I take it that the United States is not unique in having shale gas reserves. What are the implications for other regions?
The reserves in the United States are on a different scale to those elsewhere. Russia has some shale gas reserves, and there are some in the Middle East, in Iran, and off the coast of Venezuela. But the key point is that shale gas in the United States and Canada can really change the balance of power among energy producers. Today we have OPEC as a cartel dictating oil pricing to some extent to the world. The United States could have an impact on this pricing. Another important factor is that natural gas is a very clean fuel. It will make it much easier for the United States to lower its carbon footprint and get closer to the Kyoto Protocol.
There are issues with the hydrofracturing, or hydrofracking, techniques used, with claims that the chemicals in the hydrofracking mix are environmentally damaging. Will that become a major stumbling block to the development of shale gas?
The background to the hydrofracking controversy was fully aired in a series of articles in the New York Times recently. There are two major issues. One concerns the additives mixed in with the water and sand that are pumped down the well. The additives are only a very small component, typically around 0.5%, but the charge is that they contain toxic elements which, if they escape to the surface, will pollute and poison the soil and the environment. This is very difficult to establish since the production companies take a very proprietary attitude to their formulae for the additives, claiming that the right mix conveys a competitive advantage, so they should not be forced to disclose it to their competitors. The other problem is that a percentage of the water that is pumped down the well to fracture the rock flows back out again. In the Marcellus Shale area, which is both the second largest shale gas reservoir in the world and is located in and near densely populated areas, these controversies will run and run and they look certain to impose some kind of additional regulatory cost on the industry. It seems unlikely though, that the protests will stop gas shale from being produced.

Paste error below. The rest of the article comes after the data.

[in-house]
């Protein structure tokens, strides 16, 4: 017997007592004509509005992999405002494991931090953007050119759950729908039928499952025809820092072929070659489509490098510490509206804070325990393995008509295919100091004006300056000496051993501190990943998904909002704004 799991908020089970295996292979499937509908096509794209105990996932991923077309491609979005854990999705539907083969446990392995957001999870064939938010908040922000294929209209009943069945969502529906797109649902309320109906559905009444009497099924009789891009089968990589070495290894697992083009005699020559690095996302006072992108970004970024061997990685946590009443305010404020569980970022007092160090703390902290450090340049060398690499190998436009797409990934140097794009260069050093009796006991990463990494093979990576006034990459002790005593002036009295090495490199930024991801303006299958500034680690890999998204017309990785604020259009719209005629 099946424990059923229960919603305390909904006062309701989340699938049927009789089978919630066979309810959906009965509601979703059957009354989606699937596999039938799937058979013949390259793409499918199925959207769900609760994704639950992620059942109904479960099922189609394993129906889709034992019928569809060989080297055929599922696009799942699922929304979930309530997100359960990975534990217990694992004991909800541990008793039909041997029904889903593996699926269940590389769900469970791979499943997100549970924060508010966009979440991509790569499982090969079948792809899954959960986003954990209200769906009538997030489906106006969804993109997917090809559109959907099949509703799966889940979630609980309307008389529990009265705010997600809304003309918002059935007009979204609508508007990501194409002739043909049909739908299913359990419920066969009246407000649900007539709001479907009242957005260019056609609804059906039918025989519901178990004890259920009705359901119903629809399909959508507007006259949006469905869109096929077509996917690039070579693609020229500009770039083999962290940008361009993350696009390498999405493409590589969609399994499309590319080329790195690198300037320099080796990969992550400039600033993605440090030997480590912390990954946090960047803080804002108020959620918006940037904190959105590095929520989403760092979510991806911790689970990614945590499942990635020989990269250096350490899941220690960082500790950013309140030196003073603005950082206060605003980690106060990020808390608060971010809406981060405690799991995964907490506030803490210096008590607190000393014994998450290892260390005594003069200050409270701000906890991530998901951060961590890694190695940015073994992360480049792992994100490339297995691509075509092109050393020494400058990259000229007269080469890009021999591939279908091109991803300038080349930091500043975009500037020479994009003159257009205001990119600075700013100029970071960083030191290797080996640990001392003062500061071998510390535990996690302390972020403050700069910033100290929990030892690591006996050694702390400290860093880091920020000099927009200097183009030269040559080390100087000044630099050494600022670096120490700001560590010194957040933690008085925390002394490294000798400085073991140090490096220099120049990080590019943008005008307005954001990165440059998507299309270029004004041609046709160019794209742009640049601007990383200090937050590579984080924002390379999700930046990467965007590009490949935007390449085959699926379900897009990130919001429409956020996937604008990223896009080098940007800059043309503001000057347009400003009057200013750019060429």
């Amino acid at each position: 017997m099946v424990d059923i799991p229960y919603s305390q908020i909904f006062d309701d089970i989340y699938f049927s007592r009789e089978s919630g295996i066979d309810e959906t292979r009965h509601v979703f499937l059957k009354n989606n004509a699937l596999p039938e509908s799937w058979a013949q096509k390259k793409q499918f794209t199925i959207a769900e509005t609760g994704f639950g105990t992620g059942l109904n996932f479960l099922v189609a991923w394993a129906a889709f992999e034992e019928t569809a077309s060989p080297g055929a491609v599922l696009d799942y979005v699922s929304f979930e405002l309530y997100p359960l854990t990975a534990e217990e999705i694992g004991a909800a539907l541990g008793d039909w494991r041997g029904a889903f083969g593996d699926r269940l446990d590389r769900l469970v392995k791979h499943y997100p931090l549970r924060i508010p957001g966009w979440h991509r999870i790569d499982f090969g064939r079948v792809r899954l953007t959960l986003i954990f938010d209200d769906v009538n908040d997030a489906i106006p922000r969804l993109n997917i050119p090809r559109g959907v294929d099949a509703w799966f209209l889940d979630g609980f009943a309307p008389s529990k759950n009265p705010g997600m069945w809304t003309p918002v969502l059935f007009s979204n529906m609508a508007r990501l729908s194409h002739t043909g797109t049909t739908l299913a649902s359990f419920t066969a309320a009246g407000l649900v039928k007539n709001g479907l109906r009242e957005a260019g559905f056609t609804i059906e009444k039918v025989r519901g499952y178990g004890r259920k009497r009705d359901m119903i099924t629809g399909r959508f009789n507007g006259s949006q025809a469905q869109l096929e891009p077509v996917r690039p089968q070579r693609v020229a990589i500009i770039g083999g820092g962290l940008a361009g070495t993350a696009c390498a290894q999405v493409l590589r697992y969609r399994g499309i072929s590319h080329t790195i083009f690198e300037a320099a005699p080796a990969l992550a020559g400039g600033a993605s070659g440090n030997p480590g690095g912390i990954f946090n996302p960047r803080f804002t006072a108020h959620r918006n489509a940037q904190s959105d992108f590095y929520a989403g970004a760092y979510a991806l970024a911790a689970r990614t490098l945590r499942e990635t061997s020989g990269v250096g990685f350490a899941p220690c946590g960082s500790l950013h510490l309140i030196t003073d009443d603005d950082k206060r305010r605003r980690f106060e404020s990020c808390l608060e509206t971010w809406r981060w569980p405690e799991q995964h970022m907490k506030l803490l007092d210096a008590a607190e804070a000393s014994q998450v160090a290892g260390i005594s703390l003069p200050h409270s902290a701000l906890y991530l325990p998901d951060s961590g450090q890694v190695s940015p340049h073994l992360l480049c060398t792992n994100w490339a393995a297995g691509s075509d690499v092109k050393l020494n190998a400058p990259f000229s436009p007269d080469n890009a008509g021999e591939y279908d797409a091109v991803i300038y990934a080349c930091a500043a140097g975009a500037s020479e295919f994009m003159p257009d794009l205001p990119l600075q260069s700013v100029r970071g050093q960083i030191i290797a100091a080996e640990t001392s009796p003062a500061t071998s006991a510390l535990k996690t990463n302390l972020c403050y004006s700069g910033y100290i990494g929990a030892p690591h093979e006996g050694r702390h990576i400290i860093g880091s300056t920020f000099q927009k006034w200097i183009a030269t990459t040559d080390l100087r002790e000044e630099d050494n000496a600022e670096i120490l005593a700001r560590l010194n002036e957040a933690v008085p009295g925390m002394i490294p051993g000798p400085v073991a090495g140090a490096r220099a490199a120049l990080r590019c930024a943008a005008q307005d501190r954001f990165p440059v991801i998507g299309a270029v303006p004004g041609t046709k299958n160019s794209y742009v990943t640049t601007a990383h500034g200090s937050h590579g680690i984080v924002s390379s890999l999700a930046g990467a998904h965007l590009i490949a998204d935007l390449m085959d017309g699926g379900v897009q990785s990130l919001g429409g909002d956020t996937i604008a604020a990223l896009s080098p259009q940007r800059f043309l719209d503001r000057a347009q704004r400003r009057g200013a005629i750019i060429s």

Another key point to grasp about US shale gas is that it confers a tremendous competitive advantage to US industry at a time when the US deficit is a serious cause for concern. US companies that are heavy energy users can save considerably on their production and manufacturing costs by switching from oil at US$120 or more a barrel to natural gas at US$4–$5 per 1,000 cubic feet instead of US$20, which would be the logical price if the gas price had not decoupled from oil. Although shale gas prices will go up over the next few years, gas futures pricing even going out 20 years is still very low.
However, there is an issue with distribution. The United States is poorly served as far as coast-to-coast and state-to-state distribution pipelines are concerned, and there are huge planning and permission obstacles in the way of private companies wanting to build new pipelines. No town or city wants a pipeline running near it or through any scenic spot. So it is hard to retrofit a national gas distribution network on to the country. The other point is that baseload electricity generation in the United States is very solidly predicated on coal-fired power stations. Gas-fired generation plants are there in plenty, but they are used to meet peak demand, since they can be powered up very quickly. Switching from coal- to gas-fired stations designed to run 100% of the time is going to be a challenge. On the plus side, in a speech at the end of March 2011 President Obama announced a number of new energy policy goals, including making much more use of shale gas and using compressed natural gas to drive bus fleets and heavy transport fleets. That will be a very positive boost for natural gas. It will also help the United States to go some way toward meeting its carbon reduction obligations under the Kyoto Agreement.
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- Previous section Both oil and natural gas are hugely important fuels for industry. If we look at the relationship between the price of oil and the price of natural gas, that relationship varies dramatically from one region to the next. What are the implications for natural gas pricing in the medium term?